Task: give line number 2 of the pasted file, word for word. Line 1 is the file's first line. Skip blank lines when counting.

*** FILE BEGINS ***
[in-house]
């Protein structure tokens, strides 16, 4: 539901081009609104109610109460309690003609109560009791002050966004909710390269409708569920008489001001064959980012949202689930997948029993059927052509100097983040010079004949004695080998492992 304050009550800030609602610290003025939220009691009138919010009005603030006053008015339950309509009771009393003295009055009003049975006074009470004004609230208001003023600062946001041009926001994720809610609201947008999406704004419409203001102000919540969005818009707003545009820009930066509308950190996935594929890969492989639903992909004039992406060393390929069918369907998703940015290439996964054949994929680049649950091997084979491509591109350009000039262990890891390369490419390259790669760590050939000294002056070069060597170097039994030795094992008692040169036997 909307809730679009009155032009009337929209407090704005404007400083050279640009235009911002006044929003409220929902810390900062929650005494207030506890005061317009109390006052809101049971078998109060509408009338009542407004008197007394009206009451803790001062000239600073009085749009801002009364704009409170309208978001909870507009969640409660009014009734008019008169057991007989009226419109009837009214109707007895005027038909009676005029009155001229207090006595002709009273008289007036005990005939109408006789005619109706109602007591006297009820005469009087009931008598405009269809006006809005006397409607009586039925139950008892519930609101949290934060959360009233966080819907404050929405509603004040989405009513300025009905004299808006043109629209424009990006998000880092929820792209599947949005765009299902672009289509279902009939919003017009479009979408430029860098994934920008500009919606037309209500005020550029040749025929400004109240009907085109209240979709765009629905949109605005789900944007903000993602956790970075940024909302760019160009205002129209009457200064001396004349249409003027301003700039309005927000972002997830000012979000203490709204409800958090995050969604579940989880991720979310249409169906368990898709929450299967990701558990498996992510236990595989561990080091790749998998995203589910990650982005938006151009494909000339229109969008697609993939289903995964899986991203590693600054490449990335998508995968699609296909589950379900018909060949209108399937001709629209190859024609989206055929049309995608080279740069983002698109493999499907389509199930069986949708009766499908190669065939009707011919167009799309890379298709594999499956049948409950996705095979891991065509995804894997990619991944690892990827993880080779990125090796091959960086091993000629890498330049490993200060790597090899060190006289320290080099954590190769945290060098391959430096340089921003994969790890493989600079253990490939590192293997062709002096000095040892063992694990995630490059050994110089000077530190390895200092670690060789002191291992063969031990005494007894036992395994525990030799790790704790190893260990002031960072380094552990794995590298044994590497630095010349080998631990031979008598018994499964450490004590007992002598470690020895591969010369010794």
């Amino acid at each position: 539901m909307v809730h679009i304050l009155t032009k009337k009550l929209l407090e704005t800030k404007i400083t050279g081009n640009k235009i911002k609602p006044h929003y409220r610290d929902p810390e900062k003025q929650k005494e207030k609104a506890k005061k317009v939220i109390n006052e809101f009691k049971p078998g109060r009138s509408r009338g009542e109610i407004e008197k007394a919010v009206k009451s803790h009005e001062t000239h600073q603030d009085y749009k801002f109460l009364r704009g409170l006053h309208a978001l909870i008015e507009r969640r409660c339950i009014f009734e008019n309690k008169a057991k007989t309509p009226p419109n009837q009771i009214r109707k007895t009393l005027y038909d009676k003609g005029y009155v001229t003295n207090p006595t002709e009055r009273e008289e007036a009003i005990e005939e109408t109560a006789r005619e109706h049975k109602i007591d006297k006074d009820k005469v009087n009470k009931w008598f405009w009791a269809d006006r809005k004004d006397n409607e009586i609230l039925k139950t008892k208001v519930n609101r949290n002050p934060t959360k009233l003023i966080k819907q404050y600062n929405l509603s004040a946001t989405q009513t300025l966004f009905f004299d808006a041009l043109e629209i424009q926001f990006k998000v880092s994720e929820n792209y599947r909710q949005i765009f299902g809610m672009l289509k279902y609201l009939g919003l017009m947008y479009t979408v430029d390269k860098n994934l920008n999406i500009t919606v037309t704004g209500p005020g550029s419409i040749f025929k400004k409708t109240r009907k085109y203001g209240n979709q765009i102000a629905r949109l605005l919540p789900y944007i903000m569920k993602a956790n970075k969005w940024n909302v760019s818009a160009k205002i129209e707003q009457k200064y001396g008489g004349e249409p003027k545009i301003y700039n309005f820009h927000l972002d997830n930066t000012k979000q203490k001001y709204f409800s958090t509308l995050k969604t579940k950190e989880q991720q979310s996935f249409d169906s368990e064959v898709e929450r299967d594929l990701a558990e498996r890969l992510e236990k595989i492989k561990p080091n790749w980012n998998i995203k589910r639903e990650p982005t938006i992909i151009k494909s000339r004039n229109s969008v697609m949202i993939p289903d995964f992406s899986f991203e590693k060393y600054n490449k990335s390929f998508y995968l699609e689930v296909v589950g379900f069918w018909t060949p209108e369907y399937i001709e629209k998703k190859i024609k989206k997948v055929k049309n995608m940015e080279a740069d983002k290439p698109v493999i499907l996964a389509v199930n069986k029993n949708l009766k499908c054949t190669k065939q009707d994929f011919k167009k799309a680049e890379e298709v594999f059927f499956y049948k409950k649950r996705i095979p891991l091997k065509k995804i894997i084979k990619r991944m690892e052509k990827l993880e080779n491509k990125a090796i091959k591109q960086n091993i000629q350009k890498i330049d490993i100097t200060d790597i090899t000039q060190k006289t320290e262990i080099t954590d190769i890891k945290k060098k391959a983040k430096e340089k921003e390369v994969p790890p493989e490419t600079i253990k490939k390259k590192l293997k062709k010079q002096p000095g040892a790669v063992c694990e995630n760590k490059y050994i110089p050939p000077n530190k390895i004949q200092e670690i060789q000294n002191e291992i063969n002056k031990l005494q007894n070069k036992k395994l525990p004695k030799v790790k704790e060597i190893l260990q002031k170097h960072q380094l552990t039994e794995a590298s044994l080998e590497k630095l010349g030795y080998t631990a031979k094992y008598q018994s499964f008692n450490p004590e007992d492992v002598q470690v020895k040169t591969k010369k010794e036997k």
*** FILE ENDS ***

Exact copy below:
């Protein structure tokens, strides 16, 4: 539901081009609104109610109460309690003609109560009791002050966004909710390269409708569920008489001001064959980012949202689930997948029993059927052509100097983040010079004949004695080998492992 304050009550800030609602610290003025939220009691009138919010009005603030006053008015339950309509009771009393003295009055009003049975006074009470004004609230208001003023600062946001041009926001994720809610609201947008999406704004419409203001102000919540969005818009707003545009820009930066509308950190996935594929890969492989639903992909004039992406060393390929069918369907998703940015290439996964054949994929680049649950091997084979491509591109350009000039262990890891390369490419390259790669760590050939000294002056070069060597170097039994030795094992008692040169036997 909307809730679009009155032009009337929209407090704005404007400083050279640009235009911002006044929003409220929902810390900062929650005494207030506890005061317009109390006052809101049971078998109060509408009338009542407004008197007394009206009451803790001062000239600073009085749009801002009364704009409170309208978001909870507009969640409660009014009734008019008169057991007989009226419109009837009214109707007895005027038909009676005029009155001229207090006595002709009273008289007036005990005939109408006789005619109706109602007591006297009820005469009087009931008598405009269809006006809005006397409607009586039925139950008892519930609101949290934060959360009233966080819907404050929405509603004040989405009513300025009905004299808006043109629209424009990006998000880092929820792209599947949005765009299902672009289509279902009939919003017009479009979408430029860098994934920008500009919606037309209500005020550029040749025929400004109240009907085109209240979709765009629905949109605005789900944007903000993602956790970075940024909302760019160009205002129209009457200064001396004349249409003027301003700039309005927000972002997830000012979000203490709204409800958090995050969604579940989880991720979310249409169906368990898709929450299967990701558990498996992510236990595989561990080091790749998998995203589910990650982005938006151009494909000339229109969008697609993939289903995964899986991203590693600054490449990335998508995968699609296909589950379900018909060949209108399937001709629209190859024609989206055929049309995608080279740069983002698109493999499907389509199930069986949708009766499908190669065939009707011919167009799309890379298709594999499956049948409950996705095979891991065509995804894997990619991944690892990827993880080779990125090796091959960086091993000629890498330049490993200060790597090899060190006289320290080099954590190769945290060098391959430096340089921003994969790890493989600079253990490939590192293997062709002096000095040892063992694990995630490059050994110089000077530190390895200092670690060789002191291992063969031990005494007894036992395994525990030799790790704790190893260990002031960072380094552990794995590298044994590497630095010349080998631990031979008598018994499964450490004590007992002598470690020895591969010369010794």